Another approach for how to draw cartoon versions is referred to as the shape method. Generally, legs can be broken down into simple, flat shapes, like rectangles, triangles, or ovals. Try combining these shapes to create different types of cartoon legs.
Put Those Legs to Use
Cartooning: Drawing People in Motion
Learning how to draw animals is a completely different, well, animal. While some animal legs have anatomy similar to a human’s, others look and function very differently—with, for instance, additional joints or joints that bend in the opposite direction from a human’s. When drawing animal legs, it’s best to start by looking at reference photos of your subject so you can understand how their limbs look and function.
For more specifics, whether you want to learn how to draw dogs or how to draw bunnies —or anything in between—check out the tutorials below.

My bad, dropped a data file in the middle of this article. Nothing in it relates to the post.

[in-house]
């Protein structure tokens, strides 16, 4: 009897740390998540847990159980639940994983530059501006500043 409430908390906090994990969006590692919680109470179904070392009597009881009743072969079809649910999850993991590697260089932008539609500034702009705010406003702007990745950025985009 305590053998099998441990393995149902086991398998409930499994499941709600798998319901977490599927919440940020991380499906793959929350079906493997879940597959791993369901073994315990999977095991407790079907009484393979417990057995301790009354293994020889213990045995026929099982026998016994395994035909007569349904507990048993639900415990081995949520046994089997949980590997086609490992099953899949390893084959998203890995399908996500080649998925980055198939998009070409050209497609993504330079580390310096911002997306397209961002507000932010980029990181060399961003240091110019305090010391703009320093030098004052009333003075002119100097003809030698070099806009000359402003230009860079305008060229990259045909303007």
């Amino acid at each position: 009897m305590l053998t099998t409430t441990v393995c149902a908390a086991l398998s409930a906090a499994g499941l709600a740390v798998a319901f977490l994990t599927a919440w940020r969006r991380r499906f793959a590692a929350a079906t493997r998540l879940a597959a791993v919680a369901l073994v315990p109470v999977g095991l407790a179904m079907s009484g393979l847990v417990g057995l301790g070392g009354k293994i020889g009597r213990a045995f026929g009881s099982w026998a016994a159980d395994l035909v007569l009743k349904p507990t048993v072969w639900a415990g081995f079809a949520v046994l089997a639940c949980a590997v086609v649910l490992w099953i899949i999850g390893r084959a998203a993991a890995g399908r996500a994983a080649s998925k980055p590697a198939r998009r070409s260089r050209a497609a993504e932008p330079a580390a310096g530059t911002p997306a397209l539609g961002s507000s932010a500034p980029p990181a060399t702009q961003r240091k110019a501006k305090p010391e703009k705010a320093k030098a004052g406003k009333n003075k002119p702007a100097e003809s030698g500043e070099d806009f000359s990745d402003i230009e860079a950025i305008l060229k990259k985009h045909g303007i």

To draw for a dog, think of the leg structure as a sort of zig zag: The topmost portion (which is largely hidden) angles forward. Then, the middle portion of the leg angles to the back and connects to a joint similar to a human’s elbow or knee. Finally, the lower leg angles forward and connects to the ankle joint. At that point, the foot angles forward even further and transitions into the dog’s paw.
Once you understand what’s happening under that fur, you can more accurately interpret movement and poses into your dog drawings.